Hinrichs’ team carries out numerous projects related to cheese production. One major focus is the development of innovative membrane technologies. The Hohenheim researchers have already developed an electrical membrane filtration method in which an electrical field is applied to a membrane in order to attempt to isolate small bioactive peptides from protein hydrolysates or to enrich large peptides that can be used as emulsifiers that stabilise interfaces.
Innovative membrane technologies are also an excellent means of separating bacteriophages from whey. Some bacteriophages are specific to bacteria that are required for making cheese. For example, Lactococcus bacteria give cheese a slightly sour taste and Leuconostoc species give cheeses a distinct flavour. The goal is therefore to prevent the bacteriophages from killing the bacteria. “Raw milk always contains phages of which around 90 percent are thermally so stable that they survive the pasteurisation process,” Hinrichs said. As a result, the bacteriophages are also found in whey that separates from milk after curdling. Whey is centrifuged to remove fat (whey cream), subsequently pasteurised, concentrated and further processed into cheese. Whey cream is returned to the cheese-making process.
“Amongst other things, we are investigating how and up to what temperature we need to heat whey cream in order to inactivate the phages and prevent them from compromising cheese quality. In addition, we are investigating how fat-free whey can be treated using our membrane technology to produce whey products with native proteins, but without bacteriophages,” said Hinrichs. The dairy industry is very interested in Hinrichs’ results, as such products are perfect as fermentation substrates and not associated with any health risk.
As a cross-sectional scientist, Hinrichs is always interested in bringing together scientific and technical aspects, including in the broad field of enzymes. Enzymes have an effect on the formation of flavour or structure. Hinrichs is particularly focussed on the enzymatic formation of lactulose. It is a disaccharide (double-sugar) that forms naturally during the exposure of milk to intensive heat during which lactose isomerises. The lactulose content can therefore be used to characterise the thermal load of dairy products. However, Hinrichs is more interested in two other aspects. At a specific concentration, lactulose acts as a prebiotic within the colonic microflora, increasing the numbers of bifidobacteria and hence improving digestion. At higher concentrations, lactulose has a laxative effect. “The sugar’s properties can be used for making products that are specifically designed for the elderly or people in need of care. In order to make dairy products prebiotic, we are working with our partners to develop production methods that enable the enzymatic production of a defined amount of lactulose directly in the dairy product that is being manufactured,” said Hinrichs.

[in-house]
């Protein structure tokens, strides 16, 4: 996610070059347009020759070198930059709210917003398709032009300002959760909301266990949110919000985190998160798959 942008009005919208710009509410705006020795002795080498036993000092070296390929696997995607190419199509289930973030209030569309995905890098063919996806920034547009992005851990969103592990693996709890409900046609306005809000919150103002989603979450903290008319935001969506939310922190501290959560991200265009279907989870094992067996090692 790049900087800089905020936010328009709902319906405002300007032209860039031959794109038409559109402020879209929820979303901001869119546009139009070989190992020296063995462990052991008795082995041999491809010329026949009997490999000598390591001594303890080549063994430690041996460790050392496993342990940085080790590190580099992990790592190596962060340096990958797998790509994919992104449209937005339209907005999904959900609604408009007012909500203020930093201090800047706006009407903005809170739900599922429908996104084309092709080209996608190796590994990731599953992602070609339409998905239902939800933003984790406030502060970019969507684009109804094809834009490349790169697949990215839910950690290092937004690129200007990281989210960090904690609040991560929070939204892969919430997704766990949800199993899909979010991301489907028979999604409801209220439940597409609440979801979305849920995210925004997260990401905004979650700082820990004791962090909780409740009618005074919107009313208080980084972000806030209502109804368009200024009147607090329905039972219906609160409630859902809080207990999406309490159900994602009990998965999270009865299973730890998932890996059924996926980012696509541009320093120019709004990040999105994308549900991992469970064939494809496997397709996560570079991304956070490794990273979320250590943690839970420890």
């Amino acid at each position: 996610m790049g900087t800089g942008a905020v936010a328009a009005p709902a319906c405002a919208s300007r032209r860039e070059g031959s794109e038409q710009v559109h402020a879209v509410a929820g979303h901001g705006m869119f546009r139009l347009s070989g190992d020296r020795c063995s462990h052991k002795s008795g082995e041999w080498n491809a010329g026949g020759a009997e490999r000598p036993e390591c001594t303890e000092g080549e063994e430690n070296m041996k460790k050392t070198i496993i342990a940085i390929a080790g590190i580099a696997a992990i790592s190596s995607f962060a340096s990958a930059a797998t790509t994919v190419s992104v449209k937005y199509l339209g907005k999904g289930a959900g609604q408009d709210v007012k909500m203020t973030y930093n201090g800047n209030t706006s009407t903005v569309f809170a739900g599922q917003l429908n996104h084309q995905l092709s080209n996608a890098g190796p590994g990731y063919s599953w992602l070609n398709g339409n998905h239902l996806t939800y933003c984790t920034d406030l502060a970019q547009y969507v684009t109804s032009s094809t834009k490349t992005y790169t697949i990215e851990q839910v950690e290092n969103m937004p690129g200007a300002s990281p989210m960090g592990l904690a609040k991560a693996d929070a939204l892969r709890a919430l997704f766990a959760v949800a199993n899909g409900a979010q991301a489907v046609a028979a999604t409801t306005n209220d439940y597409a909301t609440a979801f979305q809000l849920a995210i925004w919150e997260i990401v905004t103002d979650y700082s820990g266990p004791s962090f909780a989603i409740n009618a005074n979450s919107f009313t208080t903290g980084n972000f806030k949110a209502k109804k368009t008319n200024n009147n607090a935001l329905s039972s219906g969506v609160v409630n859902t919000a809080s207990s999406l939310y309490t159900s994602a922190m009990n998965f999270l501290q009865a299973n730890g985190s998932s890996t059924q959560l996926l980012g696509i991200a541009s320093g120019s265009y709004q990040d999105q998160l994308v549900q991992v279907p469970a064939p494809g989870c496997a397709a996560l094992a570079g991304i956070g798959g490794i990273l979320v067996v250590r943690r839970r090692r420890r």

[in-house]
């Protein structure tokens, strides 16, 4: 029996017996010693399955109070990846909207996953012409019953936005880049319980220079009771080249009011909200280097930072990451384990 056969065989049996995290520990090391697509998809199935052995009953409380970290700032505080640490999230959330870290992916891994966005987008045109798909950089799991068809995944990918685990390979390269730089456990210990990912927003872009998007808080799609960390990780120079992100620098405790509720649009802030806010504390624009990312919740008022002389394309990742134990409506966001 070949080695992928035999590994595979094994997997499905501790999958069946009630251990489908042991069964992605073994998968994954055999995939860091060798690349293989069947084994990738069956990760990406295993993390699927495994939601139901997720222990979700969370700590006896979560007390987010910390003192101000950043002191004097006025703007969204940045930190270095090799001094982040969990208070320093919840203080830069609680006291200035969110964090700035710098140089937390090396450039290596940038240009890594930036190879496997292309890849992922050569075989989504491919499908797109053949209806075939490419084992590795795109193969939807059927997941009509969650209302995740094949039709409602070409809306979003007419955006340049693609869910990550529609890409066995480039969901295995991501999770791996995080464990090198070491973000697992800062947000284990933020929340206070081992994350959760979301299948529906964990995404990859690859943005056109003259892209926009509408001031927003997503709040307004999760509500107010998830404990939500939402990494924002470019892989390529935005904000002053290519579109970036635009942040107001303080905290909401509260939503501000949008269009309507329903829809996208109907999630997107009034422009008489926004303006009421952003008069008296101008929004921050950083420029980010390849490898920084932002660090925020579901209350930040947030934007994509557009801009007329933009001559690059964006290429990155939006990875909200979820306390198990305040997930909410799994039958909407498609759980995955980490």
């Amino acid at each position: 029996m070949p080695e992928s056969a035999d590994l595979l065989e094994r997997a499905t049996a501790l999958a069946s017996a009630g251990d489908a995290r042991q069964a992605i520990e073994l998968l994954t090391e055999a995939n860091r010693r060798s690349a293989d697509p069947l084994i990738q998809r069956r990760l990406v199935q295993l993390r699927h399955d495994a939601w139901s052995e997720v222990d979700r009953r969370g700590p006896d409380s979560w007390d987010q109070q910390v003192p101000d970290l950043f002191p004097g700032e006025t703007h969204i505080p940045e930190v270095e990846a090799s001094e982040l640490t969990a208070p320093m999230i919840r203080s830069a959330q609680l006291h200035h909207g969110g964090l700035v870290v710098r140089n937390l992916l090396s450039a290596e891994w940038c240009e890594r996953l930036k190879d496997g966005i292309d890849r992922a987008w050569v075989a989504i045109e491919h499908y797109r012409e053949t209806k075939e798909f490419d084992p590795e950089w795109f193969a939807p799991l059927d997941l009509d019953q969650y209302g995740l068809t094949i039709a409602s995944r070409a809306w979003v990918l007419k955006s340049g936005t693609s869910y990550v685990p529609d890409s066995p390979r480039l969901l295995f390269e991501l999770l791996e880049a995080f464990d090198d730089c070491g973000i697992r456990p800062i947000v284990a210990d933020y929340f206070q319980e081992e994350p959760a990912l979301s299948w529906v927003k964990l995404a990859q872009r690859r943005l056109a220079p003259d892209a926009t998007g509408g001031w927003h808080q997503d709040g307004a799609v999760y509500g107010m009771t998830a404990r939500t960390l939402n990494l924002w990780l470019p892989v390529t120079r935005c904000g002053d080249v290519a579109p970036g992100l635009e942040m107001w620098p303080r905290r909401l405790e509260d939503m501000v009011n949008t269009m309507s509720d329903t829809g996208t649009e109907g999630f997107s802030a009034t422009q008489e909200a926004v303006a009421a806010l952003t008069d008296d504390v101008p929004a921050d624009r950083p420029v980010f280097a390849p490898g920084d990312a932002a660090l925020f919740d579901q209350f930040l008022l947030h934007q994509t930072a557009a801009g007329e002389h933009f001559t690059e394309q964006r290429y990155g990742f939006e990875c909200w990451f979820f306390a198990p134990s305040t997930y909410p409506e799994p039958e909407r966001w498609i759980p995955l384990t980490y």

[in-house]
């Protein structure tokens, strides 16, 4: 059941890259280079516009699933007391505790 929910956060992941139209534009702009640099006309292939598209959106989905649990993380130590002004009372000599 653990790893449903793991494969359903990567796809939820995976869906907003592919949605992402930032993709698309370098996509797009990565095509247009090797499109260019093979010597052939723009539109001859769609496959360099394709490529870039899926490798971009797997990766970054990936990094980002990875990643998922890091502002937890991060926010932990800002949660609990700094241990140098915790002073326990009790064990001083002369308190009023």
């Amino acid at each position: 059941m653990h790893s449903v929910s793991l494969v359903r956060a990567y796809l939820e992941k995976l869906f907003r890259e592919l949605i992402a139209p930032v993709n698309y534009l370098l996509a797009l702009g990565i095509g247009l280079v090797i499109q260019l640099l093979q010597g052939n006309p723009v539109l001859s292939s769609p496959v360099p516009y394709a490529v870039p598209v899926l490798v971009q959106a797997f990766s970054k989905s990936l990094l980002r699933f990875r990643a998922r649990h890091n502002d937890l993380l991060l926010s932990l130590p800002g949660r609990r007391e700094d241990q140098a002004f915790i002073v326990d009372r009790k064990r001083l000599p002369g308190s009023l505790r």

The application aspect of his research is an important incentive for Hinrichs: “Of course, our results are not always implemented directly, but I am always pleased to hear that a particular company has integrated our ideas and findings into the product development process.” In 2012, Hinrichs was awarded the German Dairy Industry Innovation Prize for his achievements, which underlines the practical benefit of his research. “Some projects were scientifically rather exciting, some dealt with an industrial aspect and others taught us something,” said Hinrichs summarising his research. His long-term experience with industrial projects is also beneficial for Hinrichs in his role as member of the scientific board of the Research Association of the German Food Industry (FEI), where he puts his engineering vision to good use. Hinrichs supports the FEI executive board in the evaluation of project proposals submitted to AiF (German Federation of Industrial Research Associations), thereby helping applying SMEs with the science behind their proposals without, however, losing sight of the projects’ economic importance.
Further information:University of HohenheimInstitute of Food Science and BiotechnologyProf. Dr.-Ing. Jörg HinrichsGarbenstr. 2170599 StuttgartTel.: +49 (0)711 459-23792E-mail: email@example.com